The kernel will have logged a bunch of stuff before this happened, but most of it will probably not be in
/var/log/messages, depending on how your
(r)syslogd is configured. Try:
grep oom /var/log/*
grep total_vm /var/log/*
The former should show up a bunch of times and the latter in only one or two places. That is the file you want to look at.
Find the original "Out of memory" line in one of the files that also contains
total_vm. Thirty second to a minute (could be more, could be less) before that line you'll find something like:
kernel: foobar invoked oom-killer: gfp_mask=0x201da, order=0, oom_score_adj=0
You should also find a table somewhere between that line and the "Out of memory" line with headers like this:
[ pid ] uid tgid total_vm rss nr_ptes swapents oom_score_adj name
This may not tell you much more than you already know, but the fields are:
- pid The process ID.
- uid User ID.
- tgid Thread group ID.
- total_vm Virtual memory use (in 4 kB pages)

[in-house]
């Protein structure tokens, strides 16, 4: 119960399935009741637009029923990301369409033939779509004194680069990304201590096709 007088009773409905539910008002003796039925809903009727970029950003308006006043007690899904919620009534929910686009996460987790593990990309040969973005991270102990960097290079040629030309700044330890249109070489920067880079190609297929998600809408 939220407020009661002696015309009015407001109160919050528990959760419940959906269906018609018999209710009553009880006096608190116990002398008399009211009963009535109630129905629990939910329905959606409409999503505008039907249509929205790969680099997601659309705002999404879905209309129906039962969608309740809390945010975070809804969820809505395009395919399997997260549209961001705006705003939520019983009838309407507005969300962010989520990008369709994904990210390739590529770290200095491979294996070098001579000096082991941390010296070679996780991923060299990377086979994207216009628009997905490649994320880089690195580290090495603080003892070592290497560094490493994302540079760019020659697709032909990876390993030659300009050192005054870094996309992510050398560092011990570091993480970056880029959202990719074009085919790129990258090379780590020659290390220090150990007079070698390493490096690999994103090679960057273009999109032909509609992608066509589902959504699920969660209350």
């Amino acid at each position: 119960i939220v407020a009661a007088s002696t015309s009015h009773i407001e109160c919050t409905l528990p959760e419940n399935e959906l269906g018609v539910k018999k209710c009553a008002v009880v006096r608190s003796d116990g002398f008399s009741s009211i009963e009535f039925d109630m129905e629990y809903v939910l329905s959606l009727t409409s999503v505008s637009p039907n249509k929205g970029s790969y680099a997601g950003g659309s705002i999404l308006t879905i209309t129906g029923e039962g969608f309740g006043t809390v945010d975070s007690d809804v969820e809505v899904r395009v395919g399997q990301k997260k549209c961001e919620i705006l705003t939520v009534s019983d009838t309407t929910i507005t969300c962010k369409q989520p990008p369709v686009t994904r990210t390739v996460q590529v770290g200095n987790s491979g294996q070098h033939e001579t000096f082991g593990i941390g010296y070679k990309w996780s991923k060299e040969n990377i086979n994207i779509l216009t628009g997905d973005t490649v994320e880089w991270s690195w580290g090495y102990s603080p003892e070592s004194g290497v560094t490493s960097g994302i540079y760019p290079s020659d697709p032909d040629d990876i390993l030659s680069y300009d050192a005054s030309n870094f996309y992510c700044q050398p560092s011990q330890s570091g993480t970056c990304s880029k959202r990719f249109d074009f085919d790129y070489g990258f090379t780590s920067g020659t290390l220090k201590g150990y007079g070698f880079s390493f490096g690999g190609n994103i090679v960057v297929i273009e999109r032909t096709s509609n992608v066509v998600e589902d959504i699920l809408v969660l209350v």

- rss Resident memory use (in 4 kB pages)
- nr_ptes Page table entries
- swapents Swap entries
- oom_score_adj Usually 0; a lower number indicates the process will be less likely to die when the OOM killer is invoked.
You can mostly ignore
swapents although I believe these are factors in determining who gets killed. This is not necessarily the process using the most memory, but it very likely is. For more about the selection process, see here. Basically, the process that ends up with the highest oom score is killed -- that's the "score" reported on the "Out of memory" line; unfortunately the other scores aren't reported but that table provides some clues in terms of factors.
Again, this probably won't do much more than illuminate the obvious: the system ran out of memory and
mysqld was choosen to die because killing it would release the most resources. This does not necessary mean
mysqld is doing anything wrong. You can look at the table to see if anything else went way out of line at the time, but there may not be any clear culprit: the system can run out of memory simply because you misjudged or misconfigured the running processes.